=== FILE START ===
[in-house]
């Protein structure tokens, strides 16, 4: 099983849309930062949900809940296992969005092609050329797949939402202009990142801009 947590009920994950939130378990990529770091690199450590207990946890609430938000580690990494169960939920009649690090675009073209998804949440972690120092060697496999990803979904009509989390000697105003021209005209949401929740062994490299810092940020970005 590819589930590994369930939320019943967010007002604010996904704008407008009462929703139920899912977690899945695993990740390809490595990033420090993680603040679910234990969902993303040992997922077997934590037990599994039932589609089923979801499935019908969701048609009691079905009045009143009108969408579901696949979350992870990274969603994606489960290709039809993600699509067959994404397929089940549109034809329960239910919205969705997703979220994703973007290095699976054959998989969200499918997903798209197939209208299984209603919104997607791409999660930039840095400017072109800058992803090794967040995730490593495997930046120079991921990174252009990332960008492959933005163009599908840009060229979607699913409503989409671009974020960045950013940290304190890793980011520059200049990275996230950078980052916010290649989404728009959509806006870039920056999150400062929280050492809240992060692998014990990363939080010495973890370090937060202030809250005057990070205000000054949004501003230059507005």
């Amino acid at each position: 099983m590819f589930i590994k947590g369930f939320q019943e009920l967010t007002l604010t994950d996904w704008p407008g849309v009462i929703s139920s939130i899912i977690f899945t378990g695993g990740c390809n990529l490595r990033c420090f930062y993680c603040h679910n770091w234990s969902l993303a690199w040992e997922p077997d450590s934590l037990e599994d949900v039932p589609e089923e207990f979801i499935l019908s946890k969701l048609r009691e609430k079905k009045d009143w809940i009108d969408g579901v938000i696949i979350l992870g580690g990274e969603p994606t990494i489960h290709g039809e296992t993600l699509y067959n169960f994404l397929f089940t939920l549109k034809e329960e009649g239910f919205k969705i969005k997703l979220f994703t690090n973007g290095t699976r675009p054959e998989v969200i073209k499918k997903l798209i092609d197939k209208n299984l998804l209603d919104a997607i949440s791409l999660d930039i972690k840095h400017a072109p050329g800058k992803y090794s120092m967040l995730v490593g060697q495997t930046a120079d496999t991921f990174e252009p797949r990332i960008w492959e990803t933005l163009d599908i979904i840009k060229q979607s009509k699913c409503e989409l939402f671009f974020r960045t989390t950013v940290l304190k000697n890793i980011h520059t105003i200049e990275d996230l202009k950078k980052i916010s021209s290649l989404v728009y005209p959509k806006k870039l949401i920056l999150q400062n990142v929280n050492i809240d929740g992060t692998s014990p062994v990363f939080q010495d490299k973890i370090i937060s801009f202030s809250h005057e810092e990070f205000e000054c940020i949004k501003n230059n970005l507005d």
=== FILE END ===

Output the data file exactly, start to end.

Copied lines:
[in-house]
């Protein structure tokens, strides 16, 4: 099983849309930062949900809940296992969005092609050329797949939402202009990142801009 947590009920994950939130378990990529770091690199450590207990946890609430938000580690990494169960939920009649690090675009073209998804949440972690120092060697496999990803979904009509989390000697105003021209005209949401929740062994490299810092940020970005 590819589930590994369930939320019943967010007002604010996904704008407008009462929703139920899912977690899945695993990740390809490595990033420090993680603040679910234990969902993303040992997922077997934590037990599994039932589609089923979801499935019908969701048609009691079905009045009143009108969408579901696949979350992870990274969603994606489960290709039809993600699509067959994404397929089940549109034809329960239910919205969705997703979220994703973007290095699976054959998989969200499918997903798209197939209208299984209603919104997607791409999660930039840095400017072109800058992803090794967040995730490593495997930046120079991921990174252009990332960008492959933005163009599908840009060229979607699913409503989409671009974020960045950013940290304190890793980011520059200049990275996230950078980052916010290649989404728009959509806006870039920056999150400062929280050492809240992060692998014990990363939080010495973890370090937060202030809250005057990070205000000054949004501003230059507005």
């Amino acid at each position: 099983m590819f589930i590994k947590g369930f939320q019943e009920l967010t007002l604010t994950d996904w704008p407008g849309v009462i929703s139920s939130i899912i977690f899945t378990g695993g990740c390809n990529l490595r990033c420090f930062y993680c603040h679910n770091w234990s969902l993303a690199w040992e997922p077997d450590s934590l037990e599994d949900v039932p589609e089923e207990f979801i499935l019908s946890k969701l048609r009691e609430k079905k009045d009143w809940i009108d969408g579901v938000i696949i979350l992870g580690g990274e969603p994606t990494i489960h290709g039809e296992t993600l699509y067959n169960f994404l397929f089940t939920l549109k034809e329960e009649g239910f919205k969705i969005k997703l979220f994703t690090n973007g290095t699976r675009p054959e998989v969200i073209k499918k997903l798209i092609d197939k209208n299984l998804l209603d919104a997607i949440s791409l999660d930039i972690k840095h400017a072109p050329g800058k992803y090794s120092m967040l995730v490593g060697q495997t930046a120079d496999t991921f990174e252009p797949r990332i960008w492959e990803t933005l163009d599908i979904i840009k060229q979607s009509k699913c409503e989409l939402f671009f974020r960045t989390t950013v940290l304190k000697n890793i980011h520059t105003i200049e990275d996230l202009k950078k980052i916010s021209s290649l989404v728009y005209p959509k806006k870039l949401i920056l999150q400062n990142v929280n050492i809240d929740g992060t692998s014990p062994v990363f939080q010495d490299k973890i370090i937060s801009f202030s809250h005057e810092e990070f205000e000054c940020i949004k501003n230059n970005l507005d």